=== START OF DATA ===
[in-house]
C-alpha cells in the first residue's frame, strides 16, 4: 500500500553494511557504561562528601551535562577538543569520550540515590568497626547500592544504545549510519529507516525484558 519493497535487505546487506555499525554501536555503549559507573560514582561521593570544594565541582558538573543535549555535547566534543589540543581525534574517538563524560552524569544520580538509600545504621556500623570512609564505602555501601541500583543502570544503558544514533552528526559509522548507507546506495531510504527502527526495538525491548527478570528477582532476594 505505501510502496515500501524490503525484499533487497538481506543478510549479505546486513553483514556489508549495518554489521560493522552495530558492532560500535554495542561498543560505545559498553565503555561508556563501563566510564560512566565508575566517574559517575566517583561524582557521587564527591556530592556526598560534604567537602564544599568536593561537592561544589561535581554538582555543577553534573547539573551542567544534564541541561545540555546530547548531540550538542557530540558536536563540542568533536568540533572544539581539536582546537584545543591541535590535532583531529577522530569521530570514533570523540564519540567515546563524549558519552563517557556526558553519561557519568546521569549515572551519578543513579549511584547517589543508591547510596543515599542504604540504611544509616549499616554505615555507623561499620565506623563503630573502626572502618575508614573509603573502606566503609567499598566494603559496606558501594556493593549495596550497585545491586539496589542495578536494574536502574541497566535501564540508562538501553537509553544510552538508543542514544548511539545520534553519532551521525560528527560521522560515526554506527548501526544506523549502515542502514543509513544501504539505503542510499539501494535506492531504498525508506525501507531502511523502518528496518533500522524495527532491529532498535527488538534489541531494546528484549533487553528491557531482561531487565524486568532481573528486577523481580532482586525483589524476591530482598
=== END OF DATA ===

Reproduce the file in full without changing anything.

[in-house]
C-alpha cells in the first residue's frame, strides 16, 4: 500500500553494511557504561562528601551535562577538543569520550540515590568497626547500592544504545549510519529507516525484558 519493497535487505546487506555499525554501536555503549559507573560514582561521593570544594565541582558538573543535549555535547566534543589540543581525534574517538563524560552524569544520580538509600545504621556500623570512609564505602555501601541500583543502570544503558544514533552528526559509522548507507546506495531510504527502527526495538525491548527478570528477582532476594 505505501510502496515500501524490503525484499533487497538481506543478510549479505546486513553483514556489508549495518554489521560493522552495530558492532560500535554495542561498543560505545559498553565503555561508556563501563566510564560512566565508575566517574559517575566517583561524582557521587564527591556530592556526598560534604567537602564544599568536593561537592561544589561535581554538582555543577553534573547539573551542567544534564541541561545540555546530547548531540550538542557530540558536536563540542568533536568540533572544539581539536582546537584545543591541535590535532583531529577522530569521530570514533570523540564519540567515546563524549558519552563517557556526558553519561557519568546521569549515572551519578543513579549511584547517589543508591547510596543515599542504604540504611544509616549499616554505615555507623561499620565506623563503630573502626572502618575508614573509603573502606566503609567499598566494603559496606558501594556493593549495596550497585545491586539496589542495578536494574536502574541497566535501564540508562538501553537509553544510552538508543542514544548511539545520534553519532551521525560528527560521522560515526554506527548501526544506523549502515542502514543509513544501504539505503542510499539501494535506492531504498525508506525501507531502511523502518528496518533500522524495527532491529532498535527488538534489541531494546528484549533487553528491557531482561531487565524486568532481573528486577523481580532482586525483589524476591530482598